Inter: Michael Osborne, Shane Savage, Matt Suckling, Brendan Whitecross

Emerg: Cameron Bruce, Xavier Ellis, Jarryd Roughead

New: Jarrad Boumann (Dandenong Stingrays/Western Bulldogs/Box Hill)

Milestones: David Hale – 150 games

Club Debut: Broc McCauley (Brisbane), Jack Gunston (Adelaide)

Collingwood

B: Harry O’Brien, Lachlan Keeffe, Heath Shaw

HB: Alan Toovey, Ben Reid, Tyson Goldsack

C: Dane Swan, Luke Ball, Marty Clarke

HF: Dale Thomas, Jackson Paine, Ben Sinclair

F: Travis Cloke, Chris Dawes, Alex Fasolo

R: Darren Jolly, Scott Pendlebury, Steele Sidebottom

Inter: Jarryd Blair, Luke Rounds, Peter Yagmoor, Paul Seedsman

Emerg: Dayne Beams, Cameron Wood, Tom Young

New: Jackson Paine (Sandringham Dragons), Peter Yagmoor (Queensland zone selection), Paul Seedsman (Eastern Rangers)

Milestones: Travis Cloke – 150 games

The Best Teams Never to Win a Flag

History is written by the winners. While Paul Chapman’s heroics in the 2009 Grand Final have entered footballing folklore, Brendon Goddard’s performance in the same game with a broken collarbone and broken nose has been consigned to the dustbin of history.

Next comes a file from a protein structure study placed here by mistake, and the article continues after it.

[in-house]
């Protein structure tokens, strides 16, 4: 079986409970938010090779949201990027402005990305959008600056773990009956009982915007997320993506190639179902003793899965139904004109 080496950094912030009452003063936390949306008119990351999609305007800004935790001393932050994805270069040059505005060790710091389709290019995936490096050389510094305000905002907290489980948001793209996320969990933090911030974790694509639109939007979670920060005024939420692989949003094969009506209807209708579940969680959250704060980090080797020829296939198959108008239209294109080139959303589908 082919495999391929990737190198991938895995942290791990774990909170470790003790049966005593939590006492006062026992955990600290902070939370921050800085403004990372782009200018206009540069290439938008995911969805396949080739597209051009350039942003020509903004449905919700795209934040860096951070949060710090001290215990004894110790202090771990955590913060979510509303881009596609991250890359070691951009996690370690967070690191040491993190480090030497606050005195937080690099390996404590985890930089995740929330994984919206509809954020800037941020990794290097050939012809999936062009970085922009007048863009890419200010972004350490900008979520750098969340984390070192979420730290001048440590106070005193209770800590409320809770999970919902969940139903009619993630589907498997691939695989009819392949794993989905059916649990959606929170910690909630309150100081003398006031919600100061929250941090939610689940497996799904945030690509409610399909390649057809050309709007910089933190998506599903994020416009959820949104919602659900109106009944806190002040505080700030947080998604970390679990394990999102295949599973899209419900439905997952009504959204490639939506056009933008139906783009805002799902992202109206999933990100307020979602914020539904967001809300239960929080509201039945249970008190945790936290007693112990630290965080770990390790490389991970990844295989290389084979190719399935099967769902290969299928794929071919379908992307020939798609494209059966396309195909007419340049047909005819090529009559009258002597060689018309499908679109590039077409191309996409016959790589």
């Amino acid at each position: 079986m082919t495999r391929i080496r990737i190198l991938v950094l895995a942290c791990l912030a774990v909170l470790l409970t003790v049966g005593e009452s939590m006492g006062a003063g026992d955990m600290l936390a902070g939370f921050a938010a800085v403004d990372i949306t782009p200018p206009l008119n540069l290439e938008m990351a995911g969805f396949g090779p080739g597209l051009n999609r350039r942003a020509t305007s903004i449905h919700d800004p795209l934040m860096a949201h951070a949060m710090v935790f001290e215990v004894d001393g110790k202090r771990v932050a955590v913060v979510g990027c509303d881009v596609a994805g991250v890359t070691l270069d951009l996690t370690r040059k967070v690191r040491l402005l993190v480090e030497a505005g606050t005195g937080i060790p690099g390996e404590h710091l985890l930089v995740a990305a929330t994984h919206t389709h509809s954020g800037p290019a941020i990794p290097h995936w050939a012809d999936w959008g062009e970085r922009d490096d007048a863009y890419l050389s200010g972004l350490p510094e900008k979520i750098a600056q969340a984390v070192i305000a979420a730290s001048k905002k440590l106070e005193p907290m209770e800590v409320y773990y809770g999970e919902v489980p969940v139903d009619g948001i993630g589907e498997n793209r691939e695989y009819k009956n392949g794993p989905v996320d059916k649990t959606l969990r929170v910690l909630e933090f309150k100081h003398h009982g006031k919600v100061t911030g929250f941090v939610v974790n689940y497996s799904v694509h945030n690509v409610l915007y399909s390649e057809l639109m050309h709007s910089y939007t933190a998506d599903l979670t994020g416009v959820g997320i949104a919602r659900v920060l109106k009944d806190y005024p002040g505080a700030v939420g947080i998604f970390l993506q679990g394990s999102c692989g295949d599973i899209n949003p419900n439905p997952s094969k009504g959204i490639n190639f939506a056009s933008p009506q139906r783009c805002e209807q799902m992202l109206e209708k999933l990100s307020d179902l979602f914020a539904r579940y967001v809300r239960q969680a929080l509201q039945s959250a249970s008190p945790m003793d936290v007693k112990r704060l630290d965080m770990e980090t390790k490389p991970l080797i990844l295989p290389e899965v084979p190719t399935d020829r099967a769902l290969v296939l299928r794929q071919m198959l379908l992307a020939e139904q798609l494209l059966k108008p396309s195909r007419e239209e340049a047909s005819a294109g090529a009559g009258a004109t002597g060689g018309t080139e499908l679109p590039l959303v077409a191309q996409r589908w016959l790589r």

While it is only right to celebrate the teams that reach the pinnacle of footballing achievement, there have been some very good teams, which for a number of reasons, have fallen at the last hurdle and have never won a premiership.

So while premiership teams are often compared with each other, in the never achievable aim of deciding who was the best team in history, the bridesmaids often get overlooked, when one bounce of the ball may have made all the difference.

In that spirit, I’m counting down the best teams never to finish a season as premiers.

10. Fitzroy 1979-1986

The last great Fitzroy team included some incredible names: Quinlan, Conlan, Wilson, Osborne, Roos, Pert, Rendell and Mark Dwyer!

They kicked a record score in 1979 against Melbourne, looked headed for the flag in 1983, and beat reigning premiers Essendon and media darlings Sydney in consecutive finals in 1986.

But after a good start to that 1986 Preliminary Final against Hawthorn, they fell apart to get beaten by nine goals, and it was the beginning of the end for the Royboys. The next decade would be a slow death.

9. North Melbourne 1949-1958

Not many people realise that North Melbourne were the first of the teams admitted to the VFL in 1925 to make a Grand Final, which they did in 1950.

With a side that included Les Foote and Jock Spencer, the Shinboners ran into the Essendon juggernaut at the height of its powers and were soundly beaten in that Grand Final, but in an era dominated by some of the greatest teams of all time, they played finals four times over the period in question, finishing top of the ladder in 1949 and winning a final in 1958.